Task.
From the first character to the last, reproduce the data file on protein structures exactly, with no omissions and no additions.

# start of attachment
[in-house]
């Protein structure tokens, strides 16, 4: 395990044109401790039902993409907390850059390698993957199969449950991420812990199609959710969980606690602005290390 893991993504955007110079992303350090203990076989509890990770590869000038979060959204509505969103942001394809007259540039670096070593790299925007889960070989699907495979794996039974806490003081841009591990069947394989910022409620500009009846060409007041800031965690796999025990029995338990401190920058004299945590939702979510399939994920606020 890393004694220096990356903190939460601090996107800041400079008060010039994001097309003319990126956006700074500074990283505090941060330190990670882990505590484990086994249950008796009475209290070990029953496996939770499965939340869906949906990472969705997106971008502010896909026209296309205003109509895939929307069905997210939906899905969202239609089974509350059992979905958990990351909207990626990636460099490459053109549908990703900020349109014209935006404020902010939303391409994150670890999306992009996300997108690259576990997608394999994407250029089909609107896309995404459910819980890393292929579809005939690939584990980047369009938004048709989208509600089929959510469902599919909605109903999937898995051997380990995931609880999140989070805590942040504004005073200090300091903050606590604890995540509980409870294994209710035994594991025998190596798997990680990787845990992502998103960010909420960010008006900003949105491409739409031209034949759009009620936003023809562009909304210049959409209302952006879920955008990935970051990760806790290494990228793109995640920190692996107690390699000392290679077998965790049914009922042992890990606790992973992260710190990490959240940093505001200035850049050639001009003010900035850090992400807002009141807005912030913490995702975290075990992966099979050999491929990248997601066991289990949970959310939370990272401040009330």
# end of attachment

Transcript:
[in-house]
């Protein structure tokens, strides 16, 4: 395990044109401790039902993409907390850059390698993957199969449950991420812990199609959710969980606690602005290390 893991993504955007110079992303350090203990076989509890990770590869000038979060959204509505969103942001394809007259540039670096070593790299925007889960070989699907495979794996039974806490003081841009591990069947394989910022409620500009009846060409007041800031965690796999025990029995338990401190920058004299945590939702979510399939994920606020 890393004694220096990356903190939460601090996107800041400079008060010039994001097309003319990126956006700074500074990283505090941060330190990670882990505590484990086994249950008796009475209290070990029953496996939770499965939340869906949906990472969705997106971008502010896909026209296309205003109509895939929307069905997210939906899905969202239609089974509350059992979905958990990351909207990626990636460099490459053109549908990703900020349109014209935006404020902010939303391409994150670890999306992009996300997108690259576990997608394999994407250029089909609107896309995404459910819980890393292929579809005939690939584990980047369009938004048709989208509600089929959510469902599919909605109903999937898995051997380990995931609880999140989070805590942040504004005073200090300091903050606590604890995540509980409870294994209710035994594991025998190596798997990680990787845990992502998103960010909420960010008006900003949105491409739409031209034949759009009620936003023809562009909304210049959409209302952006879920955008990935970051990760806790290494990228793109995640920190692996107690390699000392290679077998965790049914009922042992890990606790992973992260710190990490959240940093505001200035850049050639001009003010900035850090992400807002009141807005912030913490995702975290075990992966099979050999491929990248997601066991289990949970959310939370990272401040009330």